Years ago, someone looked at my work and said "I can tell that you're experimenting".
As an "established" artist (or so I thought) I found that insulting.
But as Bob Dylan and my mother have both said: I was so much older then, I'm younger than that now.
These days if you tell me that I'm experimenting, I will thank you and heartily agree. The older I get, and the more I teach, the more I know that there is always more to know.
I think that teaching what is what really has really grown me as an artist. Watching all of the different ways that painters and newbies approach the canvas is huge! People do things in ways that I would never have thought - and often they yield great results. And watching them is what got me to embrace experimentation.
And really, art is about experimentation. If you're going to experiment with anything in life, art is a safe place to do it.
Above is a detail view from my latest experiment. It's a 28"x30" oil painting. I'm just having fun with it - pushing oil paint around in a smudgy manner. Just this simple act makes me feel good.
The act of making art can be really enjoyable, to say the least. But... the experimentation part can be scary. It's easy to fall into a rut - sometimes you know that you can paint something well, so you keep painting the same subject or in the same style. This is not exactly conducive to growth.
Sound familiar? Maybe it's not an artistic rut - maybe you stick to the tried and true foods, music, and routines. Once again, art mirrors life. This boils down to: do the same thing, get the same results.
Where are you "playing it safe" in your life? And where are you free to experiment? Do you experiment with art? With the flavors you cook with? With the colors you wear or decorate your space with?
I invite you to to experiment with something in your world. It doesn't have to be a big thing - you don't need to make grand, sweeping changes. Just shake things up a little bit, and see how it feels.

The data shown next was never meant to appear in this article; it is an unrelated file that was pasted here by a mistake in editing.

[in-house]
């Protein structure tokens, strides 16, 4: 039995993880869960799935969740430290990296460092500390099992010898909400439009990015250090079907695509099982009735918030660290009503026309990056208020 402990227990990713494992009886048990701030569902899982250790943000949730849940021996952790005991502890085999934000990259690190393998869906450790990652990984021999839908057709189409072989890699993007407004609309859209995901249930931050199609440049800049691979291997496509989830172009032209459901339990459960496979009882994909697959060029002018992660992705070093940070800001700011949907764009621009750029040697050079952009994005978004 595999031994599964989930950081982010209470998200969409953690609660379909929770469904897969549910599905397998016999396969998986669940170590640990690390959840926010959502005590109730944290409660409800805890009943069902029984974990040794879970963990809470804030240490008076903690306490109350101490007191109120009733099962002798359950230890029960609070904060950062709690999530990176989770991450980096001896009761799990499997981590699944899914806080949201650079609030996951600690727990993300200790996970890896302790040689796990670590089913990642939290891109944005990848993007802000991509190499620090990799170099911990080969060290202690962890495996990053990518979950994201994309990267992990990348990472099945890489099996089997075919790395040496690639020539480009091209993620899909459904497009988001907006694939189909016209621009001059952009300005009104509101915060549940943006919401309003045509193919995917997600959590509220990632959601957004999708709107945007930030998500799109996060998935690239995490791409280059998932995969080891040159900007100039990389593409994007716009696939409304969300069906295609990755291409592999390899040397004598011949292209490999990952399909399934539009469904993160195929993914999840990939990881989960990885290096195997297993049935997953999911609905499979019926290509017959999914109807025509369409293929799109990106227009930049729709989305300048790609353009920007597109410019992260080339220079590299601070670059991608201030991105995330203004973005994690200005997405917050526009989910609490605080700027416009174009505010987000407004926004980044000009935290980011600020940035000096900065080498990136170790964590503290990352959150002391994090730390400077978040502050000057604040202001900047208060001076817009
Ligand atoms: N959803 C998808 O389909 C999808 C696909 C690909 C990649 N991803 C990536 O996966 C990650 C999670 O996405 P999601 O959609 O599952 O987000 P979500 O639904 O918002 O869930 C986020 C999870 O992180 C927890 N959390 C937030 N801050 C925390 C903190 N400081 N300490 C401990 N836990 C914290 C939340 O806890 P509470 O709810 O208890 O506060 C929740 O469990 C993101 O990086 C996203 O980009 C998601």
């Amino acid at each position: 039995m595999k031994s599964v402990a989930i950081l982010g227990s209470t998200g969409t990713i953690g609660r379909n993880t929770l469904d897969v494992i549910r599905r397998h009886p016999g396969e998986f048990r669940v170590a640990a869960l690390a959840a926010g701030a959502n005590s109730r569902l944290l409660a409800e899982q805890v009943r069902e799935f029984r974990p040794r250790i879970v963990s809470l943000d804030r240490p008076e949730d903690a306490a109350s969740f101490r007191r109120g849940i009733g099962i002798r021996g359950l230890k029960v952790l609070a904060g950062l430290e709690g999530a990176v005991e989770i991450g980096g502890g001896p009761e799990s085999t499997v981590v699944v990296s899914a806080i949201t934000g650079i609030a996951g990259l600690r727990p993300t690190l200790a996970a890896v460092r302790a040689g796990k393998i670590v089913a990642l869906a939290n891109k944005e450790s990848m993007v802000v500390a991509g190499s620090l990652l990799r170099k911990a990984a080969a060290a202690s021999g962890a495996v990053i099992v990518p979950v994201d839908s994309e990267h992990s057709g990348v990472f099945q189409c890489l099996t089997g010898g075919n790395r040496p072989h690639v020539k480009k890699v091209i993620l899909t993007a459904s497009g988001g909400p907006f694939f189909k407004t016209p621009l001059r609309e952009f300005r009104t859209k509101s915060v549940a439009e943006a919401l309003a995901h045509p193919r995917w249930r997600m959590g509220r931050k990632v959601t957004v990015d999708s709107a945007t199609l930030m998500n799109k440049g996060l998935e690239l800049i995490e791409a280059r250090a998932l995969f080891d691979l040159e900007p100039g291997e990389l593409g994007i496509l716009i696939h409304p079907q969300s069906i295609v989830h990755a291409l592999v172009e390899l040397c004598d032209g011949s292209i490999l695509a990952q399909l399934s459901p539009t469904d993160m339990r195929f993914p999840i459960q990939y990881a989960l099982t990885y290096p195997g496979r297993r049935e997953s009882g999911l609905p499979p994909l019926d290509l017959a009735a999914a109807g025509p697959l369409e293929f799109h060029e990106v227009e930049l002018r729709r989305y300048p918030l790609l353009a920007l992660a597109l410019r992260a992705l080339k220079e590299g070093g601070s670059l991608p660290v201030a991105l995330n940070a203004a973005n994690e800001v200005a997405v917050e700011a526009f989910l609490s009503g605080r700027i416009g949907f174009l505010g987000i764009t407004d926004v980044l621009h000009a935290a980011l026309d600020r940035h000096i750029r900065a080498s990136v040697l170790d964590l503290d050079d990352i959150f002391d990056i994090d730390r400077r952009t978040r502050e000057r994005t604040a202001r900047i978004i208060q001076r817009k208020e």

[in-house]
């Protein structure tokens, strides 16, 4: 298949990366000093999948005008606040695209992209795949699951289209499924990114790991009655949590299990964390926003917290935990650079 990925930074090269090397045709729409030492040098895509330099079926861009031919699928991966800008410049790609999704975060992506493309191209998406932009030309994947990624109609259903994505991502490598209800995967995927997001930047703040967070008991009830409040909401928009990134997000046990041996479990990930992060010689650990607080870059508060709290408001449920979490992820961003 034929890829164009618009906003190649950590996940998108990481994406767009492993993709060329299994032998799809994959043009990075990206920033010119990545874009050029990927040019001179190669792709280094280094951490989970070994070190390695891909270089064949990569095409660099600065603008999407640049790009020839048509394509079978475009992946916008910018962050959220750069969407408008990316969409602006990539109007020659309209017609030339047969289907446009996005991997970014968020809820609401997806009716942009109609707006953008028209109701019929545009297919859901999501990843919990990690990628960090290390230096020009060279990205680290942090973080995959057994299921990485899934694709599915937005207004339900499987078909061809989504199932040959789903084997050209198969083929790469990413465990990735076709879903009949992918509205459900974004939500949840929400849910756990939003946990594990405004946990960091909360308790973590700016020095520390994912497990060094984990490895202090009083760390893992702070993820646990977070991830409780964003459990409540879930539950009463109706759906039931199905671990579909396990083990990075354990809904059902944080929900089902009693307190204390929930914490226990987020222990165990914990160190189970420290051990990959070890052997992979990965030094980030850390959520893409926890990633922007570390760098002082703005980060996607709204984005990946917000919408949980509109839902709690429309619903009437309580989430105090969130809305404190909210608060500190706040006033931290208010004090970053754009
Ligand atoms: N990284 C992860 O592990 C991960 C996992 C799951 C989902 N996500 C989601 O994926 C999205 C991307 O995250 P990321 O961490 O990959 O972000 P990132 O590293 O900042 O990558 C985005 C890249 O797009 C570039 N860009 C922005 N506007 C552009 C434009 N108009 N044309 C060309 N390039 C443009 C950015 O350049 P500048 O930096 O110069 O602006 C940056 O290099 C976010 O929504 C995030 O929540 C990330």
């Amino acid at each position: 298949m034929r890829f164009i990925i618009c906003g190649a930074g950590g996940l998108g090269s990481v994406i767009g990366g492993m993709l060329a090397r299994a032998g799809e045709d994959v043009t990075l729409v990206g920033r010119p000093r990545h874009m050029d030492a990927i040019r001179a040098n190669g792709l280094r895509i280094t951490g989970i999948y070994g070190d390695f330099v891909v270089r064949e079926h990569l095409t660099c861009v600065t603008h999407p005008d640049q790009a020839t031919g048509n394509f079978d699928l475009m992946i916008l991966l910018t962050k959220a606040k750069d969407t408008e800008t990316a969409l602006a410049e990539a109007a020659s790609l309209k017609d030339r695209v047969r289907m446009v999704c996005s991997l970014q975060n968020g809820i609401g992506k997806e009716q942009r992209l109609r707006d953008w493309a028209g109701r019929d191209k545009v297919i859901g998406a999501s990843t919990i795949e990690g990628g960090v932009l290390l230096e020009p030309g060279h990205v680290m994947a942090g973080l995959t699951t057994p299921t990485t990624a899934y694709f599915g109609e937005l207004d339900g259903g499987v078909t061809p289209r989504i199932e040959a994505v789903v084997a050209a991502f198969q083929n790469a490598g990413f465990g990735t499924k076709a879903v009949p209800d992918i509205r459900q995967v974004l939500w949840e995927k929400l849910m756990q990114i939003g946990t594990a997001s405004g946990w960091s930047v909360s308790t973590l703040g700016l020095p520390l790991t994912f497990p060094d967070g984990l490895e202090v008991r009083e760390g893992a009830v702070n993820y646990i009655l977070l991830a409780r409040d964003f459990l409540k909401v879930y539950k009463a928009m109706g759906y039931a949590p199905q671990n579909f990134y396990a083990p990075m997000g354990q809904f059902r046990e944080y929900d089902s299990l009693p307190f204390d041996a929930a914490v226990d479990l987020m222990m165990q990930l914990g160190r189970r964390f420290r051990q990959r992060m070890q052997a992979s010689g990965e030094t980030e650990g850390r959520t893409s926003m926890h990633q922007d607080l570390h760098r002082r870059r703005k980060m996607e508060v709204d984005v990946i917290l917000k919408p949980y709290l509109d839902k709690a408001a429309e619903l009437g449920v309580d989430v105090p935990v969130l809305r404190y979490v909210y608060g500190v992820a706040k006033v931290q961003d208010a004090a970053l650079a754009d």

Let me know how it goes!
You know what's wonderful about painting?
Well, okay, there are loads of wonderful things, really. But one of them is that a painting never has to be finished. (This is a double-edged sword because it means that a painter might not ever finish a painting.... but that's a topic for another time.)
I'm always surprised when people tell me they gave their old paintings to a thrift store or gessoed over them (basically painted them white). There are things that can be done to transform them! Many paintings that were at one time considered complete, or perhaps just unresolved, make great backgrounds.
While this is particularly true for abstract paintings, there are also ways to transform landscapes or other representational paintings using elements of the original painting.
I decided to offer a class with a few techniques to help you spruce up or completely change your old paintings. This class is not about improving your painting (you can come to a Freestyle Session and I'll help you with that.) This is about taking your painting and turning into something different.
For example: In the painting above, adding the trees and the hill was a simple fix once I turned the in the right direction. ("Before" on the left, "after" on the right.) Voila! My abstract paint pour became a background for a simple landscape silhouette.
In the pictures below, I painted over sections of each image to create new paintings. By painting in some negative space, I created a new background and brought the old background forward. Pretty cool, huh?
These are just a couple of things that can be done to turn an old painting into something new.
If you're in the Denver area, grab some of your old paintings and join me - I'll help you breathe new life into your old canvases!
We meet on Saturday, Feb 22 at 1pm. Click here to save your spot! Or click here for a full class calendar.